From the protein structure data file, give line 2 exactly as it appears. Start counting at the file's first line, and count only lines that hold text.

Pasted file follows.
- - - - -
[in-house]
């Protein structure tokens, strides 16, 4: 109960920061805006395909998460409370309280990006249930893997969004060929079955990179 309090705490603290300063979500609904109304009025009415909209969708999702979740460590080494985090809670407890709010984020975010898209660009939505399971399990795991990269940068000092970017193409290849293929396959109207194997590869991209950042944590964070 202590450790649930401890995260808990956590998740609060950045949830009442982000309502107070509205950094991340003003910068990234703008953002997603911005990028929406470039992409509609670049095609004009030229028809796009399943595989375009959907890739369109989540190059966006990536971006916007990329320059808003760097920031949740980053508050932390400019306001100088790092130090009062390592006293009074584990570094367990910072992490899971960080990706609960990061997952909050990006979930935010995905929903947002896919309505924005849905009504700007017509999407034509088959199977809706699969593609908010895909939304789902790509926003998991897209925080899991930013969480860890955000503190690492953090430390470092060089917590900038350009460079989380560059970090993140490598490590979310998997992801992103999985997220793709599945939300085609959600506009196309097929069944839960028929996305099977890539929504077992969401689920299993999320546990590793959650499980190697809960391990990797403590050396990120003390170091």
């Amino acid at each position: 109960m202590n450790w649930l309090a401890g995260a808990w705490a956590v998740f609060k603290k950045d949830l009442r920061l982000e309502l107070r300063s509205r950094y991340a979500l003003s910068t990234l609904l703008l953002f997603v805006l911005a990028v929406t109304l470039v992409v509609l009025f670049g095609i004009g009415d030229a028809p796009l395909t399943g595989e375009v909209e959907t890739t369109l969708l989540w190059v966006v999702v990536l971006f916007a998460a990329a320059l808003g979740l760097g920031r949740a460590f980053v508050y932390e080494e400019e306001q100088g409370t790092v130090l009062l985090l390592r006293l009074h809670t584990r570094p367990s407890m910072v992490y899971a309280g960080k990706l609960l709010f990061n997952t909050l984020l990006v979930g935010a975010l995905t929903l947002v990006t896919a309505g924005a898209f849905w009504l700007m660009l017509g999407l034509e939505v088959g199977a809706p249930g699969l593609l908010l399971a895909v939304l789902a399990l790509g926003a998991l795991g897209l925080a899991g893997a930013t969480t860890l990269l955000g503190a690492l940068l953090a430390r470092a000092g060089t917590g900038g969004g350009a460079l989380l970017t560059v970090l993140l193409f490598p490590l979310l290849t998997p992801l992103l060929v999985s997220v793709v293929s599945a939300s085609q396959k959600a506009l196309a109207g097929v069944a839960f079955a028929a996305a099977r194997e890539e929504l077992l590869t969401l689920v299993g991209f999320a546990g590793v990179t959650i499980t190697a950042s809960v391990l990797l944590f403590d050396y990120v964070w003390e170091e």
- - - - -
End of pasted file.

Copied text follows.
């Protein structure tokens, strides 16, 4: 109960920061805006395909998460409370309280990006249930893997969004060929079955990179 309090705490603290300063979500609904109304009025009415909209969708999702979740460590080494985090809670407890709010984020975010898209660009939505399971399990795991990269940068000092970017193409290849293929396959109207194997590869991209950042944590964070 202590450790649930401890995260808990956590998740609060950045949830009442982000309502107070509205950094991340003003910068990234703008953002997603911005990028929406470039992409509609670049095609004009030229028809796009399943595989375009959907890739369109989540190059966006990536971006916007990329320059808003760097920031949740980053508050932390400019306001100088790092130090009062390592006293009074584990570094367990910072992490899971960080990706609960990061997952909050990006979930935010995905929903947002896919309505924005849905009504700007017509999407034509088959199977809706699969593609908010895909939304789902790509926003998991897209925080899991930013969480860890955000503190690492953090430390470092060089917590900038350009460079989380560059970090993140490598490590979310998997992801992103999985997220793709599945939300085609959600506009196309097929069944839960028929996305099977890539929504077992969401689920299993999320546990590793959650499980190697809960391990990797403590050396990120003390170091």